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Horizons West: Directing the Western from John Ford to Clint Eastwood (Film Classics S.) 2nd Edition
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Kitses has added a marvelous chapter on John Ford, which examines all Ford's westerns from Stagecoach (1939) to Cheyenne Autumn (1964). Kitses' comments are sensible and to the point. His discussion of The Searchers is very well done, and he raises excellent points about The Man Who Shot Liberty Valance. Also, he has written good analysis of Sergeant Rutledge and Two Rode Together, two late Westerns that few critics pay attention to.
Kitses has left the text of his original work alone, except for adding some to the Peckinpah chapter. While his comments on Pat Garrett and Billy the Kid are perceptive, the Peckinpah chapter is probably the weakest in the book. I am not sure if Kitses dislikes Peckinpah or if he disliked critics who like Peckinpah.
Kitses then adds two chapters, one of Sergio Leone and one on Clint Eastwood. The Leone chapter is okay but is far colder than the rest of the book. However, the chapter on Eastwood is terrific, one that strikes a fine balance between praise for his achievements and an awareness of the flaws in those achievements. This is perhaps some of the best serious analysis of Eastwood as a director that I have read.
Strongly recommended for all readers interested in Westerns.
After opening with generic comments regarding the practice and theory of directing the Western and an overview of the history and development of the genre, Kitses explores in some depth the westerns of six acknowledged masters of the Western movie. He uses the great John Ford as his stepping stone to future Western movie directors including Anthony Mann, Budd Boetticher, Sam Peckinpah, Sergio Leone, and, lastly, Clint Eastwood.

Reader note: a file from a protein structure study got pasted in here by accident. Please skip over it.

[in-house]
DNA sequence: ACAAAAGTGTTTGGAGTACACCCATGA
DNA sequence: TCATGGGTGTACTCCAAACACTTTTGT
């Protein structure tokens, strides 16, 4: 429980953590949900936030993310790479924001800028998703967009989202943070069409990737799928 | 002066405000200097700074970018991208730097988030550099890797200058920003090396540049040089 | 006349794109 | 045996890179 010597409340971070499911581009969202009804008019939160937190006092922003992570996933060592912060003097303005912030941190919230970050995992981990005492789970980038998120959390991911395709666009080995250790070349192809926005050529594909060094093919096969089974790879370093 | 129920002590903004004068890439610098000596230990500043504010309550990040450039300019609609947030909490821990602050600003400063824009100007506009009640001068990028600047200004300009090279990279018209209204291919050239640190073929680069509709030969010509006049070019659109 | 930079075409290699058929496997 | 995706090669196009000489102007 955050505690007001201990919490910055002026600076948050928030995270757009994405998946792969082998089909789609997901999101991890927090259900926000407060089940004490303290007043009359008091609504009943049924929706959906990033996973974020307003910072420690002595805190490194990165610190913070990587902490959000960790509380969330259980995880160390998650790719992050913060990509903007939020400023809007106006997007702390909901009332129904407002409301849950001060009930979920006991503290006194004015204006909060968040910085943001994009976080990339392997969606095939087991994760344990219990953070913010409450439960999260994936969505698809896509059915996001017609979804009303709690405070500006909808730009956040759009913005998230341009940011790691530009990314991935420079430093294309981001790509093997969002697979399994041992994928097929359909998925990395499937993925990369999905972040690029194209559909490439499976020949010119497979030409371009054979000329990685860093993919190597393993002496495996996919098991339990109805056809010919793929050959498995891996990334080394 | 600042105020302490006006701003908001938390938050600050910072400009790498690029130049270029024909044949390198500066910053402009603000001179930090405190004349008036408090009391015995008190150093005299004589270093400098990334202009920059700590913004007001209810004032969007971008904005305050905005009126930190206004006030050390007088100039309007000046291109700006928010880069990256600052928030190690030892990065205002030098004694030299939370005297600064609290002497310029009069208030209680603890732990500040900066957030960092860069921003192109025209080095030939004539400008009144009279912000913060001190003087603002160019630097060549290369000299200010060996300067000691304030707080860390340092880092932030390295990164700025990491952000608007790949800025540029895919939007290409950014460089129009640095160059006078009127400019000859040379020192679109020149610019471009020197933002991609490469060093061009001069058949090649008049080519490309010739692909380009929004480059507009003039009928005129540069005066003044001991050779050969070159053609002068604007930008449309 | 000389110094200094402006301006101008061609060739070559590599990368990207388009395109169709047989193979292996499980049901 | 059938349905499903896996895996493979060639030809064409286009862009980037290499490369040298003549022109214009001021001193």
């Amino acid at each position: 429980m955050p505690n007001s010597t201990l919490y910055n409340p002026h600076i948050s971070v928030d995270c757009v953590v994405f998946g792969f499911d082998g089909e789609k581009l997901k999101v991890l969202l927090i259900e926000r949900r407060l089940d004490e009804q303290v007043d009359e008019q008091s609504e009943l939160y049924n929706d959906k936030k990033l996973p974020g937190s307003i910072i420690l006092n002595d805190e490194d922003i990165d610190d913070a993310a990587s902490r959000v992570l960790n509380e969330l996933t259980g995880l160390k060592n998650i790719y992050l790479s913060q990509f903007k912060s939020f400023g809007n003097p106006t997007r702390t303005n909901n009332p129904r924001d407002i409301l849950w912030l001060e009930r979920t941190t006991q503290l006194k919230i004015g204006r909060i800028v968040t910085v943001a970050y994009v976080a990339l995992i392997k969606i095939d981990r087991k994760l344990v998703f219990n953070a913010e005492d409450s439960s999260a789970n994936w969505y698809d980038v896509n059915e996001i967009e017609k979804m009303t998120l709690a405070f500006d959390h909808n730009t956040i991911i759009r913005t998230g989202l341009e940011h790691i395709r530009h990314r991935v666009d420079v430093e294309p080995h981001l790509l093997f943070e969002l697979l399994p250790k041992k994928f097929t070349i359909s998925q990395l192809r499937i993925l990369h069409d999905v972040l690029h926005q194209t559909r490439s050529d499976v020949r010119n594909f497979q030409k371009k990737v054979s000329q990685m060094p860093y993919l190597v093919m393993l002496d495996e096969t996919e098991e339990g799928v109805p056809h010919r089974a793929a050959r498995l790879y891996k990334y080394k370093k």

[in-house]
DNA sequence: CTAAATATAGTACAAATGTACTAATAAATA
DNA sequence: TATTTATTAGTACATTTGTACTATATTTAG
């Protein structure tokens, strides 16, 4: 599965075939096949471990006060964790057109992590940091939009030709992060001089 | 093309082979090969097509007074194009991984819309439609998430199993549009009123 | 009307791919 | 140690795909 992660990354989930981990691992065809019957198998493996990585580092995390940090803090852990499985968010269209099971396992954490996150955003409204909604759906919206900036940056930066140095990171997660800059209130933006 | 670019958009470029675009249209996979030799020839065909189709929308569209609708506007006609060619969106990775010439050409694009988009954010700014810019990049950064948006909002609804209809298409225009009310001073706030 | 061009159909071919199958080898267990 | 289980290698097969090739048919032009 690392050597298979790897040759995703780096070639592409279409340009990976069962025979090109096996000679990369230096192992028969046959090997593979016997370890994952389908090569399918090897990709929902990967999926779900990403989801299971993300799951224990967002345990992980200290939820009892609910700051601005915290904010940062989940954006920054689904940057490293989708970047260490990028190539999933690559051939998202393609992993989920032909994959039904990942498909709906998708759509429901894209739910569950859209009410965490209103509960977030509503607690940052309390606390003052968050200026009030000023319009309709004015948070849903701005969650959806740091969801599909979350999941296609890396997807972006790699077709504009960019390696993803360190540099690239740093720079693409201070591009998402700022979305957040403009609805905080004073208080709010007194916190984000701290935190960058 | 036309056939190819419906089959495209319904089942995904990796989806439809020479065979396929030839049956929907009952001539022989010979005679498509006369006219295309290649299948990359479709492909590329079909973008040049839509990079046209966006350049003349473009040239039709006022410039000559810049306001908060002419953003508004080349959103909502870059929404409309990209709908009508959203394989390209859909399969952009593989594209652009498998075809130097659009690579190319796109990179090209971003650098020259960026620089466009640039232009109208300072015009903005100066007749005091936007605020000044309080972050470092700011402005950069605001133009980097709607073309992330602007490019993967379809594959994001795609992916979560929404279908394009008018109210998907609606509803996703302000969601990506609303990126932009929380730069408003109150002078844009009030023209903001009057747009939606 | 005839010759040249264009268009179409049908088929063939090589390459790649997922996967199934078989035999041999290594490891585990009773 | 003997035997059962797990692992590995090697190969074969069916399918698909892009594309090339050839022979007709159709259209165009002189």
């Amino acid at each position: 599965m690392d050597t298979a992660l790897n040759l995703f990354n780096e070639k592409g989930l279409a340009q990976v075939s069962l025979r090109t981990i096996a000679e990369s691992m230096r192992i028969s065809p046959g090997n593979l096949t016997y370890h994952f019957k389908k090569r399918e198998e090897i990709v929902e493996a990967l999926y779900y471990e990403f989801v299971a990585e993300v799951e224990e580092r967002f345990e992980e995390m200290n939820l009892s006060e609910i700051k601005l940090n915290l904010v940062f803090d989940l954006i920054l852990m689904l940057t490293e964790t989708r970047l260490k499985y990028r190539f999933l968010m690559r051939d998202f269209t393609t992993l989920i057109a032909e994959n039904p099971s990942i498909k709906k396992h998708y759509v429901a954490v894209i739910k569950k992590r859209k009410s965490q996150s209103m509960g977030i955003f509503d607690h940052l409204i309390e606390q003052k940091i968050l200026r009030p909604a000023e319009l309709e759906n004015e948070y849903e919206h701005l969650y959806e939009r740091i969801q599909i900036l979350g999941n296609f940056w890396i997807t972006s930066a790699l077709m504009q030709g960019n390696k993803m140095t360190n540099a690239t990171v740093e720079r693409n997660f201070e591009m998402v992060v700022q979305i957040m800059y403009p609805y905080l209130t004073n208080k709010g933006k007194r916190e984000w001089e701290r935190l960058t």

"Horizons West" reads like a college text which it likely is in some places. Students of the Western movie genre or just plain fans of Westerns should enjoy the rich detail provided by Kitses as he dissects each of the major efforts of the six directors in search of recurring themes, perspectives, controversies, and, in general, the stories behind the story. It is illuminating to explore how Ford matured and changed his perspectives over his career, how Peckinpah's career was constantly a battle with studio bosses, and how and why Leone and Eastwood drifted apart over the years. I always find it intriguing to discover which actors had originally been offered and rejected roles that later made someone else famous (such as James Coburn and Charles Bronson turning down Leone's Man-With-No-Name trilogy that skyrocketed Eastwood to fame).Read more ›